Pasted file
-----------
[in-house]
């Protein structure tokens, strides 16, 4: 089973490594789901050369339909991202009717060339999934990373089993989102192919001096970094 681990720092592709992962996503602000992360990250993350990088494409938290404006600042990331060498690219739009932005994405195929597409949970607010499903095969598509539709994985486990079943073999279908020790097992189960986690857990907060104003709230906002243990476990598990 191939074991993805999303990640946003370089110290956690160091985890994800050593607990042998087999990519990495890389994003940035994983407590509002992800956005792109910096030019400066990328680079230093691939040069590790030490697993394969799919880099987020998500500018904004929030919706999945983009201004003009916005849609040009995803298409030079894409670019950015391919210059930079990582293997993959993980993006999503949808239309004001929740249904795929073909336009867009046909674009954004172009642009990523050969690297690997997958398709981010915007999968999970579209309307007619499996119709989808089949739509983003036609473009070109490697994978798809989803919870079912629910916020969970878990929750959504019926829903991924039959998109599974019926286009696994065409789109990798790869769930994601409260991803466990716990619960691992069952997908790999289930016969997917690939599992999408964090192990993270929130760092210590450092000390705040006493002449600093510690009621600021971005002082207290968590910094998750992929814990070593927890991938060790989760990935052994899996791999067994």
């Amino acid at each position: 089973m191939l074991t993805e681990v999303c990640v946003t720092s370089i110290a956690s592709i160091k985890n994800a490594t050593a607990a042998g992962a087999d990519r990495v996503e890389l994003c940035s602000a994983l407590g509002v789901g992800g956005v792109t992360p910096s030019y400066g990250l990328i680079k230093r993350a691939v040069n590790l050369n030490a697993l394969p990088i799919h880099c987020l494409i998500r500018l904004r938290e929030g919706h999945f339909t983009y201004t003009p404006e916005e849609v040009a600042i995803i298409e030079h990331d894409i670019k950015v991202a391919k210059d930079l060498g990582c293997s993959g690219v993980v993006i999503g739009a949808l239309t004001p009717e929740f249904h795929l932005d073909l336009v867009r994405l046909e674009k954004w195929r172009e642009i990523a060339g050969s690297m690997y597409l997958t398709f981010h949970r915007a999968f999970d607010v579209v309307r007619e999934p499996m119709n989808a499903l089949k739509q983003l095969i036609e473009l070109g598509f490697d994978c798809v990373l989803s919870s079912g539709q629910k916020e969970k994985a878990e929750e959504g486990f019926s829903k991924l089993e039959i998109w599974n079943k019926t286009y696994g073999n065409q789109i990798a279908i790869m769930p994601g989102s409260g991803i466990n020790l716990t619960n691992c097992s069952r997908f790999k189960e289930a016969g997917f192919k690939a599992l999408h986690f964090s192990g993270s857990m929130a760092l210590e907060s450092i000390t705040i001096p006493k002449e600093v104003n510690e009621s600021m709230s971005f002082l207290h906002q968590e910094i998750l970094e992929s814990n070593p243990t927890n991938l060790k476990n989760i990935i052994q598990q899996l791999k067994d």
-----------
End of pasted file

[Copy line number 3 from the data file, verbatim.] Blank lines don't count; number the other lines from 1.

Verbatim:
């Amino acid at each position: 089973m191939l074991t993805e681990v999303c990640v946003t720092s370089i110290a956690s592709i160091k985890n994800a490594t050593a607990a042998g992962a087999d990519r990495v996503e890389l994003c940035s602000a994983l407590g509002v789901g992800g956005v792109t992360p910096s030019y400066g990250l990328i680079k230093r993350a691939v040069n590790l050369n030490a697993l394969p990088i799919h880099c987020l494409i998500r500018l904004r938290e929030g919706h999945f339909t983009y201004t003009p404006e916005e849609v040009a600042i995803i298409e030079h990331d894409i670019k950015v991202a391919k210059d930079l060498g990582c293997s993959g690219v993980v993006i999503g739009a949808l239309t004001p009717e929740f249904h795929l932005d073909l336009v867009r994405l046909e674009k954004w195929r172009e642009i990523a060339g050969s690297m690997y597409l997958t398709f981010h949970r915007a999968f999970d607010v579209v309307r007619e999934p499996m119709n989808a499903l089949k739509q983003l095969i036609e473009l070109g598509f490697d994978c798809v990373l989803s919870s079912g539709q629910k916020e969970k994985a878990e929750e959504g486990f019926s829903k991924l089993e039959i998109w599974n079943k019926t286009y696994g073999n065409q789109i990798a279908i790869m769930p994601g989102s409260g991803i466990n020790l716990t619960n691992c097992s069952r997908f790999k189960e289930a016969g997917f192919k690939a599992l999408h986690f964090s192990g993270s857990m929130a760092l210590e907060s450092i000390t705040i001096p006493k002449e600093v104003n510690e009621s600021m709230s971005f002082l207290h906002q968590e910094i998750l970094e992929s814990n070593p243990t927890n991938l060790k476990n989760i990935i052994q598990q899996l791999k067994d």